If we fail our students in learning how to think for themselves, how do we ever expect them to succeed in life?

If you know a teacher that could use this video as encouragement, share it with them to show your support! Or tell us what you think about this student’s speech in the comments below.

From Intent.com: Making Things Happen

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When I was in the 2nd grade I wrote a poem about the seasons that made it into a printed book.

I remember that the poem was four lines and included the word “bare”. I don’t even know how that word got into my vocabulary at the age of 6, but I do know having my poem about summer, winter, spring and fall helped seal my dreams of wooing people with words at an early age.

Flash forward a LOT of years and I live in Los Angeles doing just that in a variety of ways.

This week (and next week’s actually), my intent will be to finish my 1st feature length screenplay. This means the script for a regular-length movie you might see in a theater (fingers crossed, you’ll be seeing this one one day).

“Two weeks? Is that enough time to write an entire screenplay?!” I have no clue.
A little bit ago, I got to do a super fun interview with my friends at Faith Context about comedy writing, social media, and space ships. I talked about how much I loved Stephen King’s book “On Writing”. Don’t worry, it’s not scary so you should read it if you have any interest in being a writer or just developing good disciplines for getting pretty much anything accomplished. The trick with making pretty much anything happen is you have to do it. Simple. You want to write? You have to sit down and do it. You want to lose weight? You have to walk and stop eating cheeseburgers*. Just do it.

I also know that we have this weird tendency of giving ourselves WAY too much time to complete a task and the majority of that time is spent procrastinating. People say “I love painting” and then make a goal to paint once a month. No need to set the bar too high, right? What if you fail? But if my math is correct, this means you’re setting yourself up to do the thing you love most only 12 times a year. What else are you doing with all that time? If I decide I’m going to paint at least 3 times a week, even if I don’t hit my goal, I’m building parameters to do what I love with a lot more frequency. So, if I like to write and I don’t want to give any more wasted time to Facebook stalking former popular kids from high school, then two weeks for a screenplay seems like a good place to start.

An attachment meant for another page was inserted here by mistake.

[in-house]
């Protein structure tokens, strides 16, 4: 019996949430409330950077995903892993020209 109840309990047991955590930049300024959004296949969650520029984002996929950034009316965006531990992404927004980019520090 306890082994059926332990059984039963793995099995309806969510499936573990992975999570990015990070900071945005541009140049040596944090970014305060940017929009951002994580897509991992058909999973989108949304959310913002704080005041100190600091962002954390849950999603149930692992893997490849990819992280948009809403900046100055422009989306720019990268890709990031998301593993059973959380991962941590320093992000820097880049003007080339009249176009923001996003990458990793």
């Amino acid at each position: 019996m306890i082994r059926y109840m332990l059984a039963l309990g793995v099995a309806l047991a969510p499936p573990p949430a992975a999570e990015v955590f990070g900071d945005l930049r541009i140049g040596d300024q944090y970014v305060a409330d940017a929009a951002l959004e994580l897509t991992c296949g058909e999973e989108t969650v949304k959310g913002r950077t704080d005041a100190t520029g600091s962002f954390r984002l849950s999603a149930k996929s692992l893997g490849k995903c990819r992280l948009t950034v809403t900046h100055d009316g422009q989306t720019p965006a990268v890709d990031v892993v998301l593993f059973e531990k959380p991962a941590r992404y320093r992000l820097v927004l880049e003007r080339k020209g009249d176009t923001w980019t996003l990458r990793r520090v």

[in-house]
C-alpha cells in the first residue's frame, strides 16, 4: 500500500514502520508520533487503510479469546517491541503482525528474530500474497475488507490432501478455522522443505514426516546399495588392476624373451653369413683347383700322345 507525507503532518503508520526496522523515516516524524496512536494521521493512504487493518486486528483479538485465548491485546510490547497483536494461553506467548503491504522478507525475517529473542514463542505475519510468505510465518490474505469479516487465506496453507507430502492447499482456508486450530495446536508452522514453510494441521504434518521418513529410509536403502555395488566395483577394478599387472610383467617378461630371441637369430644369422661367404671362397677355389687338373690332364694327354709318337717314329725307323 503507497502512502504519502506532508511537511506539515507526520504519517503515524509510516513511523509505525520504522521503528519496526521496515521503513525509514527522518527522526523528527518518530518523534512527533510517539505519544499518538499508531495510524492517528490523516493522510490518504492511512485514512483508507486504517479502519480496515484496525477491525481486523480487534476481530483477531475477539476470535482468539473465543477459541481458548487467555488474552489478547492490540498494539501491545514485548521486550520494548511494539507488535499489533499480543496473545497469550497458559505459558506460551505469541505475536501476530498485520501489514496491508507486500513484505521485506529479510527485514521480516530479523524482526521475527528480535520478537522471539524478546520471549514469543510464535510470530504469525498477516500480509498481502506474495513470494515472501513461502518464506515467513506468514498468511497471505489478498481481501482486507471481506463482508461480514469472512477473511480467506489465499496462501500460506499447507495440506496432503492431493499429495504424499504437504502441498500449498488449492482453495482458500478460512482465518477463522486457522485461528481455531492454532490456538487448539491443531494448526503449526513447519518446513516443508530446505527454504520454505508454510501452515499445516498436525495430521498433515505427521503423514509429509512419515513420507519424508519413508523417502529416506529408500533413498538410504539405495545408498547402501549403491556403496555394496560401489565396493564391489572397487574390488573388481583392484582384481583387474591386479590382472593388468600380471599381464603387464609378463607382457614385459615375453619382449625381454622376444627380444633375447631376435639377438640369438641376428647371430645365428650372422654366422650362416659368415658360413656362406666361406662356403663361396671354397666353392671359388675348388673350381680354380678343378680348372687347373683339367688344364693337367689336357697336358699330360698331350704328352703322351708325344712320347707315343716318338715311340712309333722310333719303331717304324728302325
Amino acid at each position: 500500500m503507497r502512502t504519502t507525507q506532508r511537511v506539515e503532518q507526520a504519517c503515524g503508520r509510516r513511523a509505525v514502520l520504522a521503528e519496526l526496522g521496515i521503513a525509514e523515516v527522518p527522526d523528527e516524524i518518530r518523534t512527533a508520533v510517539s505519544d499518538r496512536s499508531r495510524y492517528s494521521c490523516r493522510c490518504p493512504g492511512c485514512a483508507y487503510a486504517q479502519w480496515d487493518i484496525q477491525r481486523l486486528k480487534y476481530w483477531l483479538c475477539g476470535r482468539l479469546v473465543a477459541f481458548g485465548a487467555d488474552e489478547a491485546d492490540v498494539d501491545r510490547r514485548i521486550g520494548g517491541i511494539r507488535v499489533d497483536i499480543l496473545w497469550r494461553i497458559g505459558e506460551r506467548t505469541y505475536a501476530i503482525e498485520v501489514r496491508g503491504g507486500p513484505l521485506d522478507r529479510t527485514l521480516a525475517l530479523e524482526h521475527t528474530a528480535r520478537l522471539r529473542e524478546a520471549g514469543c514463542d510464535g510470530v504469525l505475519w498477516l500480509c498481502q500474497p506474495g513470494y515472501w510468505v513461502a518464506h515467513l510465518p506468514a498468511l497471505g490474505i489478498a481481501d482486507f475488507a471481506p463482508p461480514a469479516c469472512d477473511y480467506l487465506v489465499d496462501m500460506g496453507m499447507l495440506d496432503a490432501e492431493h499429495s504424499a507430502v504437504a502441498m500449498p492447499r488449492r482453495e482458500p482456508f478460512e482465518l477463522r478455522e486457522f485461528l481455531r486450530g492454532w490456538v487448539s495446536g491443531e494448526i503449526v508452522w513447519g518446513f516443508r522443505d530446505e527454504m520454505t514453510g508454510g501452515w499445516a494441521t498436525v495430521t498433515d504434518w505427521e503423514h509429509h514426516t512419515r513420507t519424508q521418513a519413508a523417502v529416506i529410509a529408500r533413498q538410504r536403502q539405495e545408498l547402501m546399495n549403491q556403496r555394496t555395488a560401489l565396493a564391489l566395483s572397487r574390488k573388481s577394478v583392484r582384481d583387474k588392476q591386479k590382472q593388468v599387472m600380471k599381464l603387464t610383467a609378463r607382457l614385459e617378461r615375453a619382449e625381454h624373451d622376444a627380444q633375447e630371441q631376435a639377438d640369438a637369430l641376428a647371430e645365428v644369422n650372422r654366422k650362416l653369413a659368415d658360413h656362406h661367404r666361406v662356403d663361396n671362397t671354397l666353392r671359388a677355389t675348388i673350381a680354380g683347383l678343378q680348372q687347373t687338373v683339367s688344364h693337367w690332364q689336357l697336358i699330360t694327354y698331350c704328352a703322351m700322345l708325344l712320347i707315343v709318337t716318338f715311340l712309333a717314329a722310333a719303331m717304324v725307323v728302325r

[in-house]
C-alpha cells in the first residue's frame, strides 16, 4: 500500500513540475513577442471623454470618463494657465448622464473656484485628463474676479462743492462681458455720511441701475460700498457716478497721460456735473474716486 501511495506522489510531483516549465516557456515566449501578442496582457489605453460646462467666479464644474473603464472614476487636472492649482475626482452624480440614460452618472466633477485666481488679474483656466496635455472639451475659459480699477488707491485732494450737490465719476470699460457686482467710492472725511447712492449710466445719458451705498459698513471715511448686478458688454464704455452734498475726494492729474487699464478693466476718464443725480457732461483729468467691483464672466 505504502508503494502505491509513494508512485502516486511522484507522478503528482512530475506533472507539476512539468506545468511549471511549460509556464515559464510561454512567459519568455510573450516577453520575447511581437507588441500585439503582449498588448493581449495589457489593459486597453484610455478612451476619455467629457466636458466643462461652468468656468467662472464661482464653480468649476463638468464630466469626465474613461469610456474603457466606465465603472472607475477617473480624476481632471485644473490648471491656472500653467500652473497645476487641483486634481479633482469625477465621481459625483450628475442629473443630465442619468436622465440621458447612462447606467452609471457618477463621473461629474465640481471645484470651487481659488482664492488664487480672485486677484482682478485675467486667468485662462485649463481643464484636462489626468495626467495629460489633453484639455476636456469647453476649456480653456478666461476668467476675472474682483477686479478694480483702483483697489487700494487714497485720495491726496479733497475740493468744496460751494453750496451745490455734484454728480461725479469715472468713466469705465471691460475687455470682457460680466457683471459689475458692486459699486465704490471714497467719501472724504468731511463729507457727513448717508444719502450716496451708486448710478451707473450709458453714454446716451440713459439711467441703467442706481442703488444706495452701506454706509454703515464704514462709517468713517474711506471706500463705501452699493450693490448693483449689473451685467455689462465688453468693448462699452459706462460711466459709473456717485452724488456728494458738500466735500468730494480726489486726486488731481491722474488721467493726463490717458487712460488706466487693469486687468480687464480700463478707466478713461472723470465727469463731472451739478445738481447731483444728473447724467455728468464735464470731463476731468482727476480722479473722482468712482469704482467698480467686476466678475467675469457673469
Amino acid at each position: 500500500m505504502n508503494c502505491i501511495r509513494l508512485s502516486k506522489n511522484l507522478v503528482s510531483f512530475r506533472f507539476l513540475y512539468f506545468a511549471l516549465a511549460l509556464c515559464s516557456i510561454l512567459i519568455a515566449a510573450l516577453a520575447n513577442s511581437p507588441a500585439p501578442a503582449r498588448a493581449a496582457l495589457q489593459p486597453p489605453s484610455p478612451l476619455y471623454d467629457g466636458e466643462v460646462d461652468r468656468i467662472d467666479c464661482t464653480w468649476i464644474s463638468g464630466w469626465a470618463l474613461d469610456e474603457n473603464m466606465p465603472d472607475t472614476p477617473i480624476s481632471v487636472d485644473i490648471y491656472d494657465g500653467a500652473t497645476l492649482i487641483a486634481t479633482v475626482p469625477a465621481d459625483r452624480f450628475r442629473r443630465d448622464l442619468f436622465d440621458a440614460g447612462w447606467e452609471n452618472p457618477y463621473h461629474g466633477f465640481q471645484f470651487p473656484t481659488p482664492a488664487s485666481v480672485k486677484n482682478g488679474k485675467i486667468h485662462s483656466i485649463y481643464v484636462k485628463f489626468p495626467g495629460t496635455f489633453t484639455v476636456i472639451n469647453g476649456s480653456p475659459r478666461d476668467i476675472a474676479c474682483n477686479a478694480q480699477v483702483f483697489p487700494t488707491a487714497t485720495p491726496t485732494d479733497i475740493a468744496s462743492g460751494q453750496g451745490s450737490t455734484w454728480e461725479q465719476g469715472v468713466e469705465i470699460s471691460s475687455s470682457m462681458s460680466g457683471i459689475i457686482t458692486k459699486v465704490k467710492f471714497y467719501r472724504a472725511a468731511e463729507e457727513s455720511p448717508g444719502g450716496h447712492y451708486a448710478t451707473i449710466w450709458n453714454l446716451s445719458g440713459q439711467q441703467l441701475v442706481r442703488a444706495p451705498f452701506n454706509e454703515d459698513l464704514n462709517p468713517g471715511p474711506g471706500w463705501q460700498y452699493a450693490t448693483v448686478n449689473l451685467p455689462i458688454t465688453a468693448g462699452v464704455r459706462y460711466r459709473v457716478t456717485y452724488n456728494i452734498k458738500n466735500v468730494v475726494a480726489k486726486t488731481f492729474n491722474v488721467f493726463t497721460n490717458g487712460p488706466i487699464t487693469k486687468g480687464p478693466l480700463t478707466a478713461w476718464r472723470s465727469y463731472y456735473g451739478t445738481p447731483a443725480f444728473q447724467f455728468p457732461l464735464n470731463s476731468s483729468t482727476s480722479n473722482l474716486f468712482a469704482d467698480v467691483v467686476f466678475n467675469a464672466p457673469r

So what are you working on? A screenplay? A cookbook? A new business?
Maybe you’re wanting to finally repair some relationships or start brand new ones?
Set goals. Two weeks. Imagine how different your life could be in two weeks.
In two weeks, I’m going to have a screenplay.

Tell us what your goals are this week on Intent.com. Tell us what you intend to do, no matter how fantastical or absurd you think it is. We’re into it. We support you. Let’s support each other.

*Please know that I’m not a medical doctor. I have no idea how much weight you, the individual, will gain or lose based exclusively on your cheeseburger intake. It was meant to be a funny, general example. Please forgive my ignorance if cheeseburgers are a staple of your healthy diet.

photo by: -Jeffrey-

Once Again: 6 Tips for Writing from George Orwell

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Last week, I posted six rules for writing from George Orwell, but that post was swallowed up by the internet. I was quite pleased by the number of people who wrote to ask where the list had gone, so I’ve decided to re-post it.